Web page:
Posted by: skokiecentralchurch | September 25, 2011

2011.09.25 “Have This Mind” – Philippians 2:1-13

Central United Methodist Church
“Have This Mind”
Pastor David L. Haley
Philippians 2: 1 – 13
September 25th, 2011

“If you’ve gotten anything at all out of following Christ, if his love has made any difference in your life, if being in a community of the Spirit means anything to you, if you have a heart, if you care — then do me a favor: Agree with each other, love each other, be deep-spirited friends. Don’t push your way to the front; don’t sweet-talk your way to the top. Put yourself aside, and help others get ahead. Don’t be obsessed with getting your own advantage. Forget yourselves long enough to lend a helping hand.
Think of yourselves the way Christ Jesus thought of himself. He had equal status with God but didn’t think so much of himself that he had to cling to the advantages of that status no matter what. Not at all. When the time came, he set aside the privileges of deity and took on the status of a slave, became human! Having become human, he stayed human. It was an incredibly humbling process. He didn’t claim special privileges. Instead, he lived a selfless, obedient life and then died a selfless, obedient death — and the worst kind of death at that — a crucifixion.
Because of that obedience, God lifted him high and honored him far beyond anyone or anything, ever, so that all created beings in heaven and on earth — even those long ago dead and buried —will bow in worship before this Jesus Christ, and call out in praise that he is the Master of all, to the glorious honor of God the Father.
What I’m getting at, friends, is that you should simply keep on doing what you’ve done from the beginning. When I was living among you, you lived in responsive obedience. Now that I’m separated from you, keep it up. Better yet, redouble your efforts. Be energetic in your life of salvation, reverent and sensitive before God. That energy is God’s energy, an energy deep within you, God himself willing and working at what will give him the most pleasure.”
– Philippians 2: 1 – 13, The Message, by Eugene H. Peterson

I had the urge the other night to do something I’ve not done enough of lately, which was to read a book. In a few minutes, on Kindle, I was reading Eugene H. Peterson’s memoir, “The Pastor”. I’m not sure whether you would enjoy it or not, but as a pastor, I certainly did.

Most of you know Eugene H. Peterson as the translator of The Message, from which we read many of our Scriptures most Sunday mornings.

Do you realize that before Peterson became a pastor, he wanted to be a teacher, and got a Master’s degree in Semitic languages from John Hopkins? So, through his 29 years as pastor of Christ Our King Presbyterian Church in Bel Air, Maryland, when he wanted his congregation to feel the impact of the Scriptures, which, as he says – were written in street language – he would translate it from the Greek and Hebrew into “American” for them. Others began to read his translations, and after he retired, he was asked to render the whole Bible in that fashion, which we now know as The Message. All of us who are readers of The Message, Peterson views as his “second” congregation.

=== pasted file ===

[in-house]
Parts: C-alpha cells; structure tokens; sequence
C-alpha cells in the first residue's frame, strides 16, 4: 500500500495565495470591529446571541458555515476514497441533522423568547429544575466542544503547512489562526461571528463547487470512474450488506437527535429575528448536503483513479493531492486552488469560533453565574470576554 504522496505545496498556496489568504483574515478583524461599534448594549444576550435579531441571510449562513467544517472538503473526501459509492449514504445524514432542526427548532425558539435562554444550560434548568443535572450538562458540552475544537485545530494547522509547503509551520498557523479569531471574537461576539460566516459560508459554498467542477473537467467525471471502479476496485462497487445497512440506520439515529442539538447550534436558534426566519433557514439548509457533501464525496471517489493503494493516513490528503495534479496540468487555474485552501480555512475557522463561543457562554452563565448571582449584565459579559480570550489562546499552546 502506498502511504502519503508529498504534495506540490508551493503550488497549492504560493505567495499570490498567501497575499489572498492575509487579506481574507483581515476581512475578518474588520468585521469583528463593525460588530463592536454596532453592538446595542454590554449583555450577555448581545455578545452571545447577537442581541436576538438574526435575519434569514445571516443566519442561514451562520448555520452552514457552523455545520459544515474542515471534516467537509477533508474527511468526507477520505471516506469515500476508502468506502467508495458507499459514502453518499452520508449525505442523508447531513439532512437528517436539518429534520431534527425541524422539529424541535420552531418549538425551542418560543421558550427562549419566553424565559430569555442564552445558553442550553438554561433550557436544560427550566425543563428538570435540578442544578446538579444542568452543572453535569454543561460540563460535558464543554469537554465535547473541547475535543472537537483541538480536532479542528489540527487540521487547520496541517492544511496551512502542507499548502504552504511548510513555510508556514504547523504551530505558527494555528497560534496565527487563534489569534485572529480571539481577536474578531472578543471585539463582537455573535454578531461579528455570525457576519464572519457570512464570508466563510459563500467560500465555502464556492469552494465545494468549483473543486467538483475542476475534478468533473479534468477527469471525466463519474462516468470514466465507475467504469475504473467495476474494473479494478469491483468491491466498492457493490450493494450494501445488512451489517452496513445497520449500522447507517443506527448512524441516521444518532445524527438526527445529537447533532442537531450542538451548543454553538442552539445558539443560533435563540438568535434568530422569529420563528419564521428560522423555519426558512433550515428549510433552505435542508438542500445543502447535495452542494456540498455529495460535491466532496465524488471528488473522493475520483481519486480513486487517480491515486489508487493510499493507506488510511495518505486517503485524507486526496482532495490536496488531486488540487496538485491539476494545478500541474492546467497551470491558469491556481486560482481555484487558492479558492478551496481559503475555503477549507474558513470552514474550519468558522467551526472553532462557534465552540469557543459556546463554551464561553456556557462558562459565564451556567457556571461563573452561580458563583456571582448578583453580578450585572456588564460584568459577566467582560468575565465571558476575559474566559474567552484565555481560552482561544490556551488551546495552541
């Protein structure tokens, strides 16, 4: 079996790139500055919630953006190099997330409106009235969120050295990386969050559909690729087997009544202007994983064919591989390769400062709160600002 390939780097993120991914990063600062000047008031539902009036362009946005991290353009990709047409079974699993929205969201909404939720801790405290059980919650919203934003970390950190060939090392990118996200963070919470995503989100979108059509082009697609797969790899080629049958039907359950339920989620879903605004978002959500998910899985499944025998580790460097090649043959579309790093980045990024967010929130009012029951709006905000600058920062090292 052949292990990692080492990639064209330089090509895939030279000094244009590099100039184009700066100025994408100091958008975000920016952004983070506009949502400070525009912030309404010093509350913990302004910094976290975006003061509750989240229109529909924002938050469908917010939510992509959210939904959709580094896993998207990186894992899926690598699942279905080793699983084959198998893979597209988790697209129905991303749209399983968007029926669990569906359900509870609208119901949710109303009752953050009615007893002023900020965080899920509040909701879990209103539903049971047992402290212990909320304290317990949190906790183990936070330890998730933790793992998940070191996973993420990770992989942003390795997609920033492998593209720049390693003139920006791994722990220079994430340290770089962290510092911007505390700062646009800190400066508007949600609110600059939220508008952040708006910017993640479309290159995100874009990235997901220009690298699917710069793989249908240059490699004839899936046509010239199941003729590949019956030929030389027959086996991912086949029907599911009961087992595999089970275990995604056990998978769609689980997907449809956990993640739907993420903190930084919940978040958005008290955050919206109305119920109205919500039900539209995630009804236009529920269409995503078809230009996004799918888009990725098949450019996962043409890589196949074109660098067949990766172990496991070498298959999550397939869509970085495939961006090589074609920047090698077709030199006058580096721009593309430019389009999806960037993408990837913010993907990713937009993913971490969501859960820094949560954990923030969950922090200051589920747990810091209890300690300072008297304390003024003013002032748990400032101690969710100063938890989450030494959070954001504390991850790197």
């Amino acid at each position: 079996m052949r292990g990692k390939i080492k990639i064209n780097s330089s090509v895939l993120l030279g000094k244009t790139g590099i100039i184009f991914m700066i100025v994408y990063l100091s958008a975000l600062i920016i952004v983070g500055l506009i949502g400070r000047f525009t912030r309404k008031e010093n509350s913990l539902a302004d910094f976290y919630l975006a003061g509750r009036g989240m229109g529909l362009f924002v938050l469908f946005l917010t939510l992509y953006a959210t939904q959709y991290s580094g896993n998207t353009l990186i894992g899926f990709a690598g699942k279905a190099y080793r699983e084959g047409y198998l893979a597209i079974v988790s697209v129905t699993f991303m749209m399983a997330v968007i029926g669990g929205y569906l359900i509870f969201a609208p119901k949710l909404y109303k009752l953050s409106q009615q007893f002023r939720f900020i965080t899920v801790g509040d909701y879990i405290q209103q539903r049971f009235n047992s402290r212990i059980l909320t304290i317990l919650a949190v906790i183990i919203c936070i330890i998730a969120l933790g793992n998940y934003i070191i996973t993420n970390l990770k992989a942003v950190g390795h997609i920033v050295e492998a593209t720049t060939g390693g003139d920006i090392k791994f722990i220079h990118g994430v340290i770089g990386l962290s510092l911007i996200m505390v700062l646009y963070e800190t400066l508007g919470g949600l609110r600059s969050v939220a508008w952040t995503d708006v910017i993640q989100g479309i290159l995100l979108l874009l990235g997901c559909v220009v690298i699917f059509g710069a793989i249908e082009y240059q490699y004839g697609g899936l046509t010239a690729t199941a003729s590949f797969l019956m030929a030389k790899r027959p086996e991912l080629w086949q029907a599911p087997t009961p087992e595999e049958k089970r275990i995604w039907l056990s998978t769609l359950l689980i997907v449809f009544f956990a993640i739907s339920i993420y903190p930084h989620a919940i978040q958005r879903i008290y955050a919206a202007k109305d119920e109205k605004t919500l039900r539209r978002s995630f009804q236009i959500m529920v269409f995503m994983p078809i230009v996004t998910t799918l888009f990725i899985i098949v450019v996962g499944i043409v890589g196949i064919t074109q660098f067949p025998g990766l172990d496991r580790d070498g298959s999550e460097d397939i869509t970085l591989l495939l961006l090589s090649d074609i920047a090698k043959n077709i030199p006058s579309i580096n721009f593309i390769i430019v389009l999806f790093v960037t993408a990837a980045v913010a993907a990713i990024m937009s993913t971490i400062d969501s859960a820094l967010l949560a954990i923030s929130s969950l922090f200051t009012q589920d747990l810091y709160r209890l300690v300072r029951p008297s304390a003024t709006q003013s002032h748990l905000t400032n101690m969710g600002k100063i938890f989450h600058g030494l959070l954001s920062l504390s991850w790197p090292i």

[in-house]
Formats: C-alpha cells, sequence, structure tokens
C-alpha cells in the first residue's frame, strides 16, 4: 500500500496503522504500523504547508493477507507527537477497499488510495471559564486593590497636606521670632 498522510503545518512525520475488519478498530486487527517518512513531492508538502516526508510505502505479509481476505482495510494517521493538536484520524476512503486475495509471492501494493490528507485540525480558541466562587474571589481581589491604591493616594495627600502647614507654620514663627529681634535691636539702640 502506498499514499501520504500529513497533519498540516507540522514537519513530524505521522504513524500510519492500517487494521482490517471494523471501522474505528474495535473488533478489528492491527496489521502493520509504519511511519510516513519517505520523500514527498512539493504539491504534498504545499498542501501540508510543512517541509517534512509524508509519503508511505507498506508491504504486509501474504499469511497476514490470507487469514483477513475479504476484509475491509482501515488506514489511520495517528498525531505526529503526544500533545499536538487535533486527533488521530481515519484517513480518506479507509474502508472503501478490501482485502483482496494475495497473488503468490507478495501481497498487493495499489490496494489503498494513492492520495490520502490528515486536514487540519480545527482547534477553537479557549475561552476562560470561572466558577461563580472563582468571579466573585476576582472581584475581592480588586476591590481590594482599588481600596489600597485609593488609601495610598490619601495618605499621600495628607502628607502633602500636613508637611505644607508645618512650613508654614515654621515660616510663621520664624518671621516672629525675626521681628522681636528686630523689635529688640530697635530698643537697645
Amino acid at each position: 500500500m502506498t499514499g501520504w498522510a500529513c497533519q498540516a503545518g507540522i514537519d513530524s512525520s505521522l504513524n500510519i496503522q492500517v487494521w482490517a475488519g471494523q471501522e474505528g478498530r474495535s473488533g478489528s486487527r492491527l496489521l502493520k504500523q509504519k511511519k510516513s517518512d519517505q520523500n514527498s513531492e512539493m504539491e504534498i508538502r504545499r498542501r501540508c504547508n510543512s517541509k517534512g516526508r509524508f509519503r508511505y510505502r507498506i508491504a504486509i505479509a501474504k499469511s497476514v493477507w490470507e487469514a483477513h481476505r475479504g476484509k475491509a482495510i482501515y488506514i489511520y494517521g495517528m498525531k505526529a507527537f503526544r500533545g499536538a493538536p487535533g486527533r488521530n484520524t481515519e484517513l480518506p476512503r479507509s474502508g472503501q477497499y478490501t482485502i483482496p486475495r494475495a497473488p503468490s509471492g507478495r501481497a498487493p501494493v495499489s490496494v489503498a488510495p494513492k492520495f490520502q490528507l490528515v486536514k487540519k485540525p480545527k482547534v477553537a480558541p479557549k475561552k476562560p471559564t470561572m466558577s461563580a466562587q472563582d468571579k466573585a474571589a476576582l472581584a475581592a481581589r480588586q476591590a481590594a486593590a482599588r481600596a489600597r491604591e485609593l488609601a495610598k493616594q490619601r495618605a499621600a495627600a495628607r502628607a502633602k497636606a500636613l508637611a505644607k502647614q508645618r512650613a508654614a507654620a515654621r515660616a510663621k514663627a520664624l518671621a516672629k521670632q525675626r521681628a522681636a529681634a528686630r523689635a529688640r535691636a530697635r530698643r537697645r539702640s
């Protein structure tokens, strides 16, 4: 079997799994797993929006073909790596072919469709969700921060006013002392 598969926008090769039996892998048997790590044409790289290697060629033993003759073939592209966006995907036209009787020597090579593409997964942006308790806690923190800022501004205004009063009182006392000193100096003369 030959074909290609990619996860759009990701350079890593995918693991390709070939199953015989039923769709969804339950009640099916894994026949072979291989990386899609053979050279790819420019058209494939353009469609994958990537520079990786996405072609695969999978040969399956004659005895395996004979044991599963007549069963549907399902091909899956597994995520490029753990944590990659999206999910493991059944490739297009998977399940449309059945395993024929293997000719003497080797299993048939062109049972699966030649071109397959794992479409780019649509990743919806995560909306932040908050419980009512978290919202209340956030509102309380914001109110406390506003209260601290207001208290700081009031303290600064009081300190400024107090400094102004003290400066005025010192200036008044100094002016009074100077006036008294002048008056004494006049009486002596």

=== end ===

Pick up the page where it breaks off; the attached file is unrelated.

As a side note, you should know that a few years ago Peterson was at North Park Seminary, in Chicago, not far from here. One of the professors there was attending our church at that time, and asked Peterson if he ever intended for The Message to be read in Sundays on church, like you know who? To which Peterson said, “No.” (Ooops!)

I like The Message, because when not only most of America – but most Christians – are Biblically illiterate, I prefer you “feel its impact,” as Peterson puts it, emphasizing clarity and understanding over classic, word-for-word translation.

But as I discovered when I read Peterson’s memoir, what I also like about Peterson is that he retains the humility and honesty of a real pastor. Even now, in his memoir, he describes how many pastors feel. He quotes author William Faulkner, who when once asked how he went about writing a book, said:

“It’s like building a chicken coop in a high wind. You grab any board or shingle flying by or loose on the ground and nail it down fast.”

As Peterson says, a lot like becoming a pastor. In the Epilogue, in a letter to a young pastor, he goes on to confess:

“As I look back upon a lifetime in the pastoral vocation what remember most is a kind of messiness: a lot of stumbling around, fumbling the ball, losing my way, and then finding it again. It is amazing now that anything came of it.”

Like Peterson, many of us who are pastors feel the same way. Let’s face it, in our congregation as every congregation, there is – as Peterson put it – a lot of messiness, stumbling around, fumbling the ball, losing our way, and finding it again.

The good news is, when we lose our way, the best way we can find it again by returning to our sources, which as Christians means to look to Jesus.

Long ago, the Apostle Paul felt the same way. In our reading today from Paul’s Letter to the Philippians, Paul writes to one of his favorite churches, and yet even that church has problems. Not as bad as the problems in the Church at Corinth, but like every Christian congregation, it had its problems. The same problems, apparently, faced by almost every congregation: the clash of egos and personalities, of rivalries and rifts, and perhaps worst of all, the disturbing tendency to row in multiple directions, rather than the same direction.

So one of the things I like most about Paul is that he was not so much an academic theologian as a pastoral theologian. In his concern for Christians and Christian congregations, he is always returning to basic theology, especially to Christ. It’s for that reason that our reading today, Paul’s hymn of Christ, in Philippians, chapter 2, is one of the most important and influential passages in the entire New Testament. Remember, it was likely written about AD 63, before any of the Gospels, with the possible exception of Mark, was even written.